It is widely agreed, among our friends and family, that WonderBaby looks a lot like me. There’s a lot of Her Bad Father in her (her height, her cheeky smile, something about the curve of her brow), but at first glance the resemblance is most obviously to me, her mother: she has (as they say) my eyes, my ears; her colouring is mine, as is her big round head. (She also has my freakishly long spider-monkey toes, but most people never see those.)
Certainly, if you were to look at baby pictures of me, and baby pictures of WonderBaby, you’d see a striking resemblance:
Which is the be-wigged child of the seventies? And which the WonderBaby?
Of course, when Her Bad Father and I talk about what characteristics WonderBaby owes to us, we’re more likely to discuss the quirks of her character than we are the colour of her hair or the curve of her cheek or the prehensile reach of her toes. We’re more likely to discuss whether her giggle is mine, or her frown his; her love of books from me, her physical strength from him. We argue, lightly, about whether her stubbornness is due to me, or due to him, and we wonder aloud about how it came to be that two such (ordinarily) reserved people spawned such a spirited, gregarious child.
There is, of course, much that can be said about the question of nature versus nurture in the development of children; it would take multiple posts, I think, for me to sort through the questions and ideas that I have about the variety of influences that bear upon WonderBaby’s development. The question that I have right now, however, is pretty specific: is it possible that children – babies – inherit from their parents, or from one or the other parent, their inclinations with regard to sleep? To food? To those things that we ordinarily regard as habits?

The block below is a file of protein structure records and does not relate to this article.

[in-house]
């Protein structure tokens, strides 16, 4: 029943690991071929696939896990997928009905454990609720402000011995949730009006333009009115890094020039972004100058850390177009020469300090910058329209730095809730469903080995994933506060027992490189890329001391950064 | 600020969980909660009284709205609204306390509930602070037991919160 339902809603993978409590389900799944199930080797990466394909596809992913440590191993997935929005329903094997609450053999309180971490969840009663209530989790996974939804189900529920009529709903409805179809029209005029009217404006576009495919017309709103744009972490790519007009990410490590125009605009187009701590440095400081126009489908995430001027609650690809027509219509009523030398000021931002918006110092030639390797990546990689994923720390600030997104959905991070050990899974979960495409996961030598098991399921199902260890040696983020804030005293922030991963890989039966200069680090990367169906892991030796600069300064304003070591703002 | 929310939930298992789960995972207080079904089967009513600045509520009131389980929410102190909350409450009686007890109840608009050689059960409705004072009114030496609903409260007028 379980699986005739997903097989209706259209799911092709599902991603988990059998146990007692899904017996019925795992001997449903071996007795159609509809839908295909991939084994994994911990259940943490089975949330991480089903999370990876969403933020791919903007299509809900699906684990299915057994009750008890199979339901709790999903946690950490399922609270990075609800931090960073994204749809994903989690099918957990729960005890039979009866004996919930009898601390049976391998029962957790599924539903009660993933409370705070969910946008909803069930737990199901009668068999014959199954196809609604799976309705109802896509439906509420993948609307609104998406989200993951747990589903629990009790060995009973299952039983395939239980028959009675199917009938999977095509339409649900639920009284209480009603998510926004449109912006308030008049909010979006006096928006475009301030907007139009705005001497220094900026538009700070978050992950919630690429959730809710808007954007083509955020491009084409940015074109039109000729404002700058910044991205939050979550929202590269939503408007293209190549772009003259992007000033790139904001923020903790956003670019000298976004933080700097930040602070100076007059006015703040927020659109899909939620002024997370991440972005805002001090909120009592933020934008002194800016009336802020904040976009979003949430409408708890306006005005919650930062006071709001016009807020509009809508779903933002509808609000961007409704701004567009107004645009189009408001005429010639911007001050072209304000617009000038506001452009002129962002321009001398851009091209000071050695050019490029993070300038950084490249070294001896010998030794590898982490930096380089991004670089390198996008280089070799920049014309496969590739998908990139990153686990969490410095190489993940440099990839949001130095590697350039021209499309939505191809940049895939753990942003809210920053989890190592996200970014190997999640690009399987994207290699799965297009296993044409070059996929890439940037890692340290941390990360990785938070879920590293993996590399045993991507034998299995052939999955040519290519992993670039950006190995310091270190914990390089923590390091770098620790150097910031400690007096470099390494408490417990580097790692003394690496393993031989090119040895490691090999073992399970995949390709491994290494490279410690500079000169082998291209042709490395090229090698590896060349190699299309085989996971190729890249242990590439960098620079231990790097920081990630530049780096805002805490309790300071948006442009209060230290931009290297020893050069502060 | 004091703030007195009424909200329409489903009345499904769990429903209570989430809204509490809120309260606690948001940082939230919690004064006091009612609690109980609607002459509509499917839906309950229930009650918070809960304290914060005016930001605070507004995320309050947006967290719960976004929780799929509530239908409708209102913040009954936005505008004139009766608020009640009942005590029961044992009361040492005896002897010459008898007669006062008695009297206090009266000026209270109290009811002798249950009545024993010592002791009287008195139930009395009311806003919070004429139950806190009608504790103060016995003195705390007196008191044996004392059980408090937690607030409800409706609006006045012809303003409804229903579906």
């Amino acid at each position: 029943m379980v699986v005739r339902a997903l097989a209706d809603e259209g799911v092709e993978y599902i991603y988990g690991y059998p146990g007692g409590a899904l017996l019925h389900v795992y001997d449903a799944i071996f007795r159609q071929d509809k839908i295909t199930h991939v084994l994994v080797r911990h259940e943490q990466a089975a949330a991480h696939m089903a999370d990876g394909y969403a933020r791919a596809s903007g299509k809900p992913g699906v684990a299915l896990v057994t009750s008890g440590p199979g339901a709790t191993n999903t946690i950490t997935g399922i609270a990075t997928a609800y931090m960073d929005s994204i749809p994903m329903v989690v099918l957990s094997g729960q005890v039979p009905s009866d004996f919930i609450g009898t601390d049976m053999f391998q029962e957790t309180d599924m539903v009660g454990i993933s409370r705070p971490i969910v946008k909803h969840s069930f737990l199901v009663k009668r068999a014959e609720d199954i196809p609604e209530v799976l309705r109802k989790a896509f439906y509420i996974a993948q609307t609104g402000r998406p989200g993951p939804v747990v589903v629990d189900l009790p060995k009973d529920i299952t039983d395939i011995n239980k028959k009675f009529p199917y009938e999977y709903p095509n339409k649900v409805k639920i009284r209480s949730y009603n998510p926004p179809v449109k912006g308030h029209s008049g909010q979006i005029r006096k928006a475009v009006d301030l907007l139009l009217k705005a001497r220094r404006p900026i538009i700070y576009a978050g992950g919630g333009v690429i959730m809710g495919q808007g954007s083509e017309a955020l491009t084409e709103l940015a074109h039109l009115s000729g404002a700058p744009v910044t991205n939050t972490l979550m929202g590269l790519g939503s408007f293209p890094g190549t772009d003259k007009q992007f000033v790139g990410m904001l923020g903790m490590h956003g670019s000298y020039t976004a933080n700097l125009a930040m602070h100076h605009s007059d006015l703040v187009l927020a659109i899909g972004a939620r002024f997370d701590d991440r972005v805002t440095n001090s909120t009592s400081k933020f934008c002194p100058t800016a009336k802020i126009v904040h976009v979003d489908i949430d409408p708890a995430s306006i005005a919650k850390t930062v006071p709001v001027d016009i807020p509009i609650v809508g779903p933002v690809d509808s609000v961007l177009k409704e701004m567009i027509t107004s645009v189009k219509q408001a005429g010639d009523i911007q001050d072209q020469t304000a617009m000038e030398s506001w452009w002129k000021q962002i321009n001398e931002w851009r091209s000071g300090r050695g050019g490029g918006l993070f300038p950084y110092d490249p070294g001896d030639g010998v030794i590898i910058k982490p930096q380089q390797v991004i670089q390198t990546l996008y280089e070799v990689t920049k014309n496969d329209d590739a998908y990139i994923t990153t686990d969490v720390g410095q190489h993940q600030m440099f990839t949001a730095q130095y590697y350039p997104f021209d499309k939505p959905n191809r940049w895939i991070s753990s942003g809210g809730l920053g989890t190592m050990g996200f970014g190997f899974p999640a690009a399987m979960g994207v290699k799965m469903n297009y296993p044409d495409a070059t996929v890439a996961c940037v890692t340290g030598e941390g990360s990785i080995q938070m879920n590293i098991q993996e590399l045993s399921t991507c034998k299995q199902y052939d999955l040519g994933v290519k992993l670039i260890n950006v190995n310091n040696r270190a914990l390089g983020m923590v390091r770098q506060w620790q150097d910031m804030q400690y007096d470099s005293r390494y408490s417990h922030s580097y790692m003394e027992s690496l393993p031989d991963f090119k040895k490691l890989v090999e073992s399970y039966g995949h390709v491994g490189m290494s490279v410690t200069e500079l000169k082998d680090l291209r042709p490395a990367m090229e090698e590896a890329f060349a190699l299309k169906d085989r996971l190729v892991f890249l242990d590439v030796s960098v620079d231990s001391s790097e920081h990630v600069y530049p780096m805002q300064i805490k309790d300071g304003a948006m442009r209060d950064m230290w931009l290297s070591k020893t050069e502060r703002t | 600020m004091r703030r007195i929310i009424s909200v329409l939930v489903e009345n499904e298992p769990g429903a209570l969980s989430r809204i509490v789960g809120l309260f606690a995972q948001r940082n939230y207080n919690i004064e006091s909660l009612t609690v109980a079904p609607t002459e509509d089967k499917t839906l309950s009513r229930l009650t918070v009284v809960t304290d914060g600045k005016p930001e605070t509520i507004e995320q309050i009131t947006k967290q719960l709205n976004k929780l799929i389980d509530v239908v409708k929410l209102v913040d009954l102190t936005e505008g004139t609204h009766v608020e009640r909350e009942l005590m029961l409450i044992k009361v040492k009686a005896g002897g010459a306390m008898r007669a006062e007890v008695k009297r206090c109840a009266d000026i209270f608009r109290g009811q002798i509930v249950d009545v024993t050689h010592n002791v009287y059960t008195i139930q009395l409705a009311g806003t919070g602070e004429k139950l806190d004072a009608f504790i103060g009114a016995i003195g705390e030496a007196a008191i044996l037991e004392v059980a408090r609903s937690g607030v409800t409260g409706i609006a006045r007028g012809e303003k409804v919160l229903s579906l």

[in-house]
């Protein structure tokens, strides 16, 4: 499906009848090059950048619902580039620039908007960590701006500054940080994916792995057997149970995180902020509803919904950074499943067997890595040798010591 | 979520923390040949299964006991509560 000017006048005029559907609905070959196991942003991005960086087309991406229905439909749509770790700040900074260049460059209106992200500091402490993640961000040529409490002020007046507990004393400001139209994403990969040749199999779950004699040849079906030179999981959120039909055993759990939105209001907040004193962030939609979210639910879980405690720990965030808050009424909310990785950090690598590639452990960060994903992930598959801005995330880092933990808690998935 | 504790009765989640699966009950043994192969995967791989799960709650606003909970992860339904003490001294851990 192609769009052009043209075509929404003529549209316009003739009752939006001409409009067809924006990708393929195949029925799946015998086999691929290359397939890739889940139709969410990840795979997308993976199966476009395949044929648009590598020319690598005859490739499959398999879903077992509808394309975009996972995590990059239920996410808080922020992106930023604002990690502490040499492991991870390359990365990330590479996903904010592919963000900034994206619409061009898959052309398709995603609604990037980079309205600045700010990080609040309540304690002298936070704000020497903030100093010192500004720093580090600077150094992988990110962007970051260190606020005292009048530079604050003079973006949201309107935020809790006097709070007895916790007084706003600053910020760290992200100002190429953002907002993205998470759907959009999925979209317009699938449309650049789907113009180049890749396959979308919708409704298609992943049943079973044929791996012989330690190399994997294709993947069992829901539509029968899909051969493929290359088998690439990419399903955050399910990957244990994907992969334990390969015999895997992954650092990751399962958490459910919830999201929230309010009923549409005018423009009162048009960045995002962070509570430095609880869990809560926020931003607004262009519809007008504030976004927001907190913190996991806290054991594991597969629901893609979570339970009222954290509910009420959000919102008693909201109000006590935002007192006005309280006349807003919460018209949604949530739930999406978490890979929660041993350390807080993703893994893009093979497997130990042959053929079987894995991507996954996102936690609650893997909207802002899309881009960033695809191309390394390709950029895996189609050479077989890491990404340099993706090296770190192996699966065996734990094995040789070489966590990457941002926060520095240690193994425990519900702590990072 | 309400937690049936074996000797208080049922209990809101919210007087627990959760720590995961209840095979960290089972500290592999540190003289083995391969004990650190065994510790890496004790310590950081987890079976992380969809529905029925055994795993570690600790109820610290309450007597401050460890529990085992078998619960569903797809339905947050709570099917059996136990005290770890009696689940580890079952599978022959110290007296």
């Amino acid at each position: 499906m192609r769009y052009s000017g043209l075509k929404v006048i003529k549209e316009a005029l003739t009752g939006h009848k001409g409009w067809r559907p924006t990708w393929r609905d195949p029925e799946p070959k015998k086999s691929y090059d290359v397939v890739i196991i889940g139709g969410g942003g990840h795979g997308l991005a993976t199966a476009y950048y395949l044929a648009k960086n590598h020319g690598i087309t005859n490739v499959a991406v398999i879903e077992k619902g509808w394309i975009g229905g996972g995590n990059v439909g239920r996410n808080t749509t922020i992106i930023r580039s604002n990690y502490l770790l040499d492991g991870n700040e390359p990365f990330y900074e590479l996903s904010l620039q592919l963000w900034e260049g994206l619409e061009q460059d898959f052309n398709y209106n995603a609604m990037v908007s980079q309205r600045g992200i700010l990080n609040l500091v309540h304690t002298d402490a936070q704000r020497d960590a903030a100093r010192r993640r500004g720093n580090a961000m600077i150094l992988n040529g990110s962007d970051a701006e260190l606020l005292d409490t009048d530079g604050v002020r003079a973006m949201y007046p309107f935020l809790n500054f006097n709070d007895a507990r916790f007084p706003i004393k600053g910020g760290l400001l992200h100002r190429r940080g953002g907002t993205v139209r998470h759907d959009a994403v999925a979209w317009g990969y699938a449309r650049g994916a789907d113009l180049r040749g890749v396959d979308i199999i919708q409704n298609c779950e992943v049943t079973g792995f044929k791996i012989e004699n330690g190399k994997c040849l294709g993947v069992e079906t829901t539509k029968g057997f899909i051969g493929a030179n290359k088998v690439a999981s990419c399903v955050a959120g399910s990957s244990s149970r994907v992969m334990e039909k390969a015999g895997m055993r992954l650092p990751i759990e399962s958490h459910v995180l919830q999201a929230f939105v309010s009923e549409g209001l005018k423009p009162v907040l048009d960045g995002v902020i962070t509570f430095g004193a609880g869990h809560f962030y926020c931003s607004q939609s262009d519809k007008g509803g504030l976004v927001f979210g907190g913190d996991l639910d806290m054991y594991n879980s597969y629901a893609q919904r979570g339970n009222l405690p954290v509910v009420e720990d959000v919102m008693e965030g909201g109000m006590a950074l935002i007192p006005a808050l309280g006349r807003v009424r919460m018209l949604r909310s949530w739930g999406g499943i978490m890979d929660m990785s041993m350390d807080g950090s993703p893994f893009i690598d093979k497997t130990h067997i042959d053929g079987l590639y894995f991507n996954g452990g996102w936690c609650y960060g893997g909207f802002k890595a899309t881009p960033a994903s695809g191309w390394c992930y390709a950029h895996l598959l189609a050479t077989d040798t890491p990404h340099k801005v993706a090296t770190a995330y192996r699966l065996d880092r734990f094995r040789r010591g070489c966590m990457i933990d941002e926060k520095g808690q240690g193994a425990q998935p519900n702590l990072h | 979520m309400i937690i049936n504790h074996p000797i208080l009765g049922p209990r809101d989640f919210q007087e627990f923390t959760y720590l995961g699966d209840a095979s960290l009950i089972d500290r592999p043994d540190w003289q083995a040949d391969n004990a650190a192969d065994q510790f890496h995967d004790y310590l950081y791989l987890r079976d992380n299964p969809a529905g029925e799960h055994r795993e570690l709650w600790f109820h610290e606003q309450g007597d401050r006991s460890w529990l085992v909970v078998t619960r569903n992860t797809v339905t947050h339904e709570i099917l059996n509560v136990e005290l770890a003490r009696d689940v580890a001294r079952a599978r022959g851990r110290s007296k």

Sleep habits, eating habits – these are certainly shaped by a variety of influences, too numerous to list here. And I have no doubt that these ‘habits’ can be formed or reformed, to some extent, through all manner of intervention. But is it possible that these are also, to some degree, bred in the bone? That the extent to which they can be reformed is limited, to some degree, by nature – by an inherited nature? Or, simply, by a nature that asserts itself regardless of source?
I guess that this is just another way of asking: when it comes to certain issues – say, one’s 14 month old baby being pretty set in her ways with regard to certain tendencies in the arena of, say, sleep (like, say, being resistant to having any during daylight hours) – is there a point at which you need to say, okay, fine, she’s just like that, and roll with it?
And add, perhaps, by way of explanation: just like her mother?
I’ve never been what is usually called a ‘good sleeper.’ My mother tells me that she was nearly driven insane by my refusal, in infancy and beyond, to take naps. (She resorted, on the advice of her doctor, to sedatives. For me. Aah, the seventies! Dope the babies!) I’ve been an insomniac for as long as I can remember. And, I cannot make myself sleep during daylight hours, unless I am so physically bagged that I have no choice in the matter (after, for example, weeks of restless insomniac nights filled with endless Law and Order re-runs.) I’m a bad sleeper. Always have been.